Solomon has several concluding chapters as he shares wisdom on enduring the margin of mystery. The theme is similar to 1 Peter 4:19: When life is hard to understand, stay active doing good things.
We are learning from Solomon how to live simply in the margin of mystery created by the unpredictability of life. Ecclesiastes 9:11-18 warns us not to trust our personal ability or opportunities.
We try to understand God's plan, but we can never know all of it; and we couldn't handle that knowledge anyway. Life is full of spiritual mystery. What can and should we do as we live through this reality?
Ecclesiastes 8:12-17 are addressed primarily to the wise employee of a despotic king. Though we are not all government employees, all of God's people can learn a wise disposition while we live under human government from these verses.
Ecclesiastes 8:1-15 is our last set of verses in the third section of this book. These verses tell us how to respond to darkness in government. Ecclesiastes 8:15 sums up the conclusion of the whole section: an exhortation to enjoy life. We should never let inequity in government distract us from living joyfully as Christians.
In Solomon's discussion of living life on purpose, we have studied a bold determination in Ecclesiastes 7:15-18. We now turn to a balanced assessment and some benign reminders.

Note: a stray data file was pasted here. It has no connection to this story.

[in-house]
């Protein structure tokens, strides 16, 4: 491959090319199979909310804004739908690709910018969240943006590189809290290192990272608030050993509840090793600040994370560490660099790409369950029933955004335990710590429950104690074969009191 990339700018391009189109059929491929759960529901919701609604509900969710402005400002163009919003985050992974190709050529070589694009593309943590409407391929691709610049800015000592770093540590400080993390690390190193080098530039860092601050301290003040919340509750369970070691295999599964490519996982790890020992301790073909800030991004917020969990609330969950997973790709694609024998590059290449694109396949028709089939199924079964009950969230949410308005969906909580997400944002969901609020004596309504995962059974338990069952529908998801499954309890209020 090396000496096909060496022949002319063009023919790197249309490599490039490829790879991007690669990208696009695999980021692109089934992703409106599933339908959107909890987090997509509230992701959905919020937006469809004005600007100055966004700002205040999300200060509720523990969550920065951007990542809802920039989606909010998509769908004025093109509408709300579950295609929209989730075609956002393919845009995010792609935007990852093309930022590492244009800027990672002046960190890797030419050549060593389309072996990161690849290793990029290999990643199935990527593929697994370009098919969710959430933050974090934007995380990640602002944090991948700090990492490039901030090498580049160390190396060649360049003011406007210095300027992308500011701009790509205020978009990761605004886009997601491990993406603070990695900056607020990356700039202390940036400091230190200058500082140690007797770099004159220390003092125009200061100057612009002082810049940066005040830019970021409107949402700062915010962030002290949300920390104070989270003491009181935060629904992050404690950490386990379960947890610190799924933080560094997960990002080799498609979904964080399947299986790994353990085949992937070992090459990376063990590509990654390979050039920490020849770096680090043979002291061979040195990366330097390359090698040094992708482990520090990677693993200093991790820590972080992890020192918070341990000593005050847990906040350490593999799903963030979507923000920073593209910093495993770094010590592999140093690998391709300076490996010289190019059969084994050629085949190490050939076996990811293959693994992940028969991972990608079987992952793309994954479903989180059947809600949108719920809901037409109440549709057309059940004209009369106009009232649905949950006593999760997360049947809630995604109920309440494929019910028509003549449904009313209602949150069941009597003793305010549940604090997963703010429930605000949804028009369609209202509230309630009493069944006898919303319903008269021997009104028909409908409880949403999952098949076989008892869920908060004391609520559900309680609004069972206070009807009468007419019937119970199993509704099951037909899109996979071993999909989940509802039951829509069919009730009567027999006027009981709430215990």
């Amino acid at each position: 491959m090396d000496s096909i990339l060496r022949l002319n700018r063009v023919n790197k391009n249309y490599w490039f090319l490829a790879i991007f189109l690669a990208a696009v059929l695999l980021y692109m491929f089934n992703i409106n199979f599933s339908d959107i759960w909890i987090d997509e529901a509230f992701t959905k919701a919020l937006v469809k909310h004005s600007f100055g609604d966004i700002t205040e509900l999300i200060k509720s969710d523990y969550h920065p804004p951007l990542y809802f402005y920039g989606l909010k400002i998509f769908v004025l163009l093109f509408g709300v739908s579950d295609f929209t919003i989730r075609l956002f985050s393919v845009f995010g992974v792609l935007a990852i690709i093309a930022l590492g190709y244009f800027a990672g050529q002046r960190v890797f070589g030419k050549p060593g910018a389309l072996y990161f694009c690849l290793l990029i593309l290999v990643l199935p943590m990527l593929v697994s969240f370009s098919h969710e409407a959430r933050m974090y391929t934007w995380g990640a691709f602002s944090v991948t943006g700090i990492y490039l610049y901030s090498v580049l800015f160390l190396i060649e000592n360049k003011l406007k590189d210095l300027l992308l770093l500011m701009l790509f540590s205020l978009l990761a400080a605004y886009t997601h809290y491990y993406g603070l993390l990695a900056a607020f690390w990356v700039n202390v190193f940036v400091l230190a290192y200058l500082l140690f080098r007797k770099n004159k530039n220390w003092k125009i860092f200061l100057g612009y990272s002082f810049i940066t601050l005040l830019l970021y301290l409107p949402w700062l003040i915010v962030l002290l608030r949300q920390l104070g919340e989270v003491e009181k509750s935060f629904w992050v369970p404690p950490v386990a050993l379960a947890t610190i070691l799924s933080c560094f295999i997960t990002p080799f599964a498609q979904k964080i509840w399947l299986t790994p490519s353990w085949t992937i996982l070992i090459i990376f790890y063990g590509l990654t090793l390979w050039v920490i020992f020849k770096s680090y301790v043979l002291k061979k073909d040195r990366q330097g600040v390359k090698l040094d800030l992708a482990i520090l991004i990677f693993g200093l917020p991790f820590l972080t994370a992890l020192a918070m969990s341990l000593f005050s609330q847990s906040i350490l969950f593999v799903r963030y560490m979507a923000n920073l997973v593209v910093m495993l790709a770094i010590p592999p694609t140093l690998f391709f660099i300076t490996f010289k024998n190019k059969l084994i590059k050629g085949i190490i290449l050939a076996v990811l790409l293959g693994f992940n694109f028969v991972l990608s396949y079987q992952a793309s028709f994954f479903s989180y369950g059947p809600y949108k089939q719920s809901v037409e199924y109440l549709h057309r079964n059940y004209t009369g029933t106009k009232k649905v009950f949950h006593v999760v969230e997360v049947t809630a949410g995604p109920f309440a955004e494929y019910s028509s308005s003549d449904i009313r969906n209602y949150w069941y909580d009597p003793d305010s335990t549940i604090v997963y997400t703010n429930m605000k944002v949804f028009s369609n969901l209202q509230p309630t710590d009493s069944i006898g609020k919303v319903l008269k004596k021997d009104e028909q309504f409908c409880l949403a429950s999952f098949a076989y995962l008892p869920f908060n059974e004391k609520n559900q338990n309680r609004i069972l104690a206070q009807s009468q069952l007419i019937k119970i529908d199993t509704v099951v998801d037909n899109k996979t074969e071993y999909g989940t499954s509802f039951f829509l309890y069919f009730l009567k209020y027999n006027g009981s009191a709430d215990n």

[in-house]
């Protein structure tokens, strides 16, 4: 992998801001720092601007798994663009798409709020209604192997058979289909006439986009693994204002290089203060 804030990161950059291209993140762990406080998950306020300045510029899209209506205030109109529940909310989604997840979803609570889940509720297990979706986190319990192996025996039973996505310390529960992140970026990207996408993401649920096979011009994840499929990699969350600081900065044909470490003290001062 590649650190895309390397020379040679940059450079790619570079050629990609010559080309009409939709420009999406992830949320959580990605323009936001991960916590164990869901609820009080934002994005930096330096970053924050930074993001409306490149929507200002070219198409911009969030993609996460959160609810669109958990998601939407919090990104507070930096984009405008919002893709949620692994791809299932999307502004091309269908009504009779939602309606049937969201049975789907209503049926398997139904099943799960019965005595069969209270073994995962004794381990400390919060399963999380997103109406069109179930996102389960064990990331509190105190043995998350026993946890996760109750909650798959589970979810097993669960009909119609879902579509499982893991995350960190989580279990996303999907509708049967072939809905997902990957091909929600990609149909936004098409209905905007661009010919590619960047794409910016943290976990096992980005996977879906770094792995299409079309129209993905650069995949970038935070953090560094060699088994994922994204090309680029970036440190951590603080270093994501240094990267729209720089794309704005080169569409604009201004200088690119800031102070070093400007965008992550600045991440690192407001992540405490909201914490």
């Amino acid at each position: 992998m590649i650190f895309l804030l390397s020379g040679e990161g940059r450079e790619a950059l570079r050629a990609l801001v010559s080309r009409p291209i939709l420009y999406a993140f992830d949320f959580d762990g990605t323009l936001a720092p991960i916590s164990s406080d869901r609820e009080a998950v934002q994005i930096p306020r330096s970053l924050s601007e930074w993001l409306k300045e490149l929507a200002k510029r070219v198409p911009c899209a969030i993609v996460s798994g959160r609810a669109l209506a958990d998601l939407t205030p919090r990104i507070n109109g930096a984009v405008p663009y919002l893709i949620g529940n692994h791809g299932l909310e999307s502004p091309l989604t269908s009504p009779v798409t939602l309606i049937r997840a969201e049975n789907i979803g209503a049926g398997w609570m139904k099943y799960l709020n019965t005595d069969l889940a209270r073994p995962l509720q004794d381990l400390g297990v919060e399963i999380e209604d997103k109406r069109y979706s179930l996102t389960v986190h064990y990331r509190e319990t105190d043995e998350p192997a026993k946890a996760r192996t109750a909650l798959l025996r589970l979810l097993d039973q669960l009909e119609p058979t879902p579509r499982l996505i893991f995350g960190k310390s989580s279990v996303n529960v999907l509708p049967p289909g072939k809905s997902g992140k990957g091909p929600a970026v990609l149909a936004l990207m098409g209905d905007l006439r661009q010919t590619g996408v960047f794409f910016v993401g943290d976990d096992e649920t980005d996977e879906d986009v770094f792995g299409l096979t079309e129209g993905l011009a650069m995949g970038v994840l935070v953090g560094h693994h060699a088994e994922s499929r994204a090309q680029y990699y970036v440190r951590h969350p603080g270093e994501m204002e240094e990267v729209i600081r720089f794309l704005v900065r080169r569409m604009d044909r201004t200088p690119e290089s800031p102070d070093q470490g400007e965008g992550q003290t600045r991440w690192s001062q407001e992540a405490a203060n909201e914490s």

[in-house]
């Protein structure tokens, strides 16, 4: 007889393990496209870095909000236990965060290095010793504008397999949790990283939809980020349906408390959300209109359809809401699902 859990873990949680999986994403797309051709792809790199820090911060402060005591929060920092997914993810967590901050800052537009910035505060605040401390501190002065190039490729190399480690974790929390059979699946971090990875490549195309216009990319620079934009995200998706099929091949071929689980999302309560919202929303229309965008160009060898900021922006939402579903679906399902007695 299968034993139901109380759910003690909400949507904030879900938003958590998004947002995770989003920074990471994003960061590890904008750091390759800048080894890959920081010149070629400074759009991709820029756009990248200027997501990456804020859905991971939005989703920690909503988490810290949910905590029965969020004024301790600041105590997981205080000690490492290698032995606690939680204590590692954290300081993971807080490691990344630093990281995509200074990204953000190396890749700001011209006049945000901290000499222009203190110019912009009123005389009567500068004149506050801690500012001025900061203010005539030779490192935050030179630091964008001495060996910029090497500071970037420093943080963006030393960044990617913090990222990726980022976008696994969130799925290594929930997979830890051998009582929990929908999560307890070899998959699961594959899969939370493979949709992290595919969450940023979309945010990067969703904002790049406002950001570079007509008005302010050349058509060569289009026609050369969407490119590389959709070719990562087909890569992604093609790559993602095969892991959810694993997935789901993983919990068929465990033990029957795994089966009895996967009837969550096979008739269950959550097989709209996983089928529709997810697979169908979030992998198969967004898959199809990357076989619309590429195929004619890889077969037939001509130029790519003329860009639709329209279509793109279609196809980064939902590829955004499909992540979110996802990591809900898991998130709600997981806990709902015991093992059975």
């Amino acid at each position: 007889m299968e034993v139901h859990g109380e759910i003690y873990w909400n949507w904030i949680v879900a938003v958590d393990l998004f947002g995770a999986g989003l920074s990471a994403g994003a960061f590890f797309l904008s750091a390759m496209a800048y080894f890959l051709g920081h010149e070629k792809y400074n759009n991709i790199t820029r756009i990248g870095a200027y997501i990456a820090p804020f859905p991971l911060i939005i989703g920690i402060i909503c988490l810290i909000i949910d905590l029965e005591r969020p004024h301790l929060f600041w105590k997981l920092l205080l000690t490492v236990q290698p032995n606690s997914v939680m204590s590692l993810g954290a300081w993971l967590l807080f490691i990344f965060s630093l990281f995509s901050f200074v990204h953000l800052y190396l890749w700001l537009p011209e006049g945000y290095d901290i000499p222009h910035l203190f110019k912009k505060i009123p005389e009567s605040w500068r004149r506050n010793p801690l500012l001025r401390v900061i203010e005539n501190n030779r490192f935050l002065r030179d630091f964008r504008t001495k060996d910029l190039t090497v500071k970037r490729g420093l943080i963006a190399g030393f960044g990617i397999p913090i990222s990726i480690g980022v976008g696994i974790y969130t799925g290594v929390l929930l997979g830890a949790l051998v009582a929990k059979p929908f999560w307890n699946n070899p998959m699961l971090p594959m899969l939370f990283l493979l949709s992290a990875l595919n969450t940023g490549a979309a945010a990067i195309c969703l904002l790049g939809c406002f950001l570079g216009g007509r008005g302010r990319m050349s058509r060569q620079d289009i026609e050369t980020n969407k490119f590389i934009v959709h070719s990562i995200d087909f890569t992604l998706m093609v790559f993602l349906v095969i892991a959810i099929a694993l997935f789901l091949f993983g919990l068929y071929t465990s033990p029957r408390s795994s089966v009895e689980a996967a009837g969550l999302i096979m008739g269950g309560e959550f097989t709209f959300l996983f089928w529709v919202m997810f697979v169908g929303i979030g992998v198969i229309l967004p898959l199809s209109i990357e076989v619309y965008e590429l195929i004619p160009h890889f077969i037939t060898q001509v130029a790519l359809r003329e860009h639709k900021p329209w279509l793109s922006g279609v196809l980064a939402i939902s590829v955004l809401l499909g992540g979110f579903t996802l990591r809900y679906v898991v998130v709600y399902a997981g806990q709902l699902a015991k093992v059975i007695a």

At first reading, Ecclesiastes 7:15-18 seems to advocate being a little bit wicked. But this interpretation would not fit with the rest of Scripture. Instead, Solomon is showing that excessively applying righteousness and piling on wickedness are both dangerous. We should not come to conclusions about a person's character too quickly.
In our American church context, we are all wealthy compared to the rest of the world. So there is much for us to learn from Solomon's wisdom for wealthy people in this section of Ecclesiastes.
We are studying the third section of Ecclesiastes, which instructs us on how to rejoice in hard times. Joy is the reality of the believer who lives in the blessed will of God (Ecclesiastes 8:15). With the proper perspective, believers can enjoy all God's good gifts, but if distracted from eternal purpose, we will doubt the integrity of God and His providence.
Ecclesiastes 5:8-17 show that God is comfortable talking about politics and finance. These topics often cause tension, but we can converse confidently about what God says about each of these areas of human life.
This week, our study of Ecclesiastes moves from chapter 4's examination of oppression, competition, isolation, and position to adoration in chapter 5. While living through the difficulties of a broken world, God wants us to know His will and be refreshed when we come to worship Him. Solomon shares 3 aspects of wisdom to prepare our hearts for worship.
We are expected to pursue human wisdom and enjoy that pursuit while understanding that only God's wisdom will satisfy us in Jesus Christ.
Human wisdom robs our joy. Left to our own thinking, life doesn't make much sense. Lived with God's wisdom, life can be enjoyed.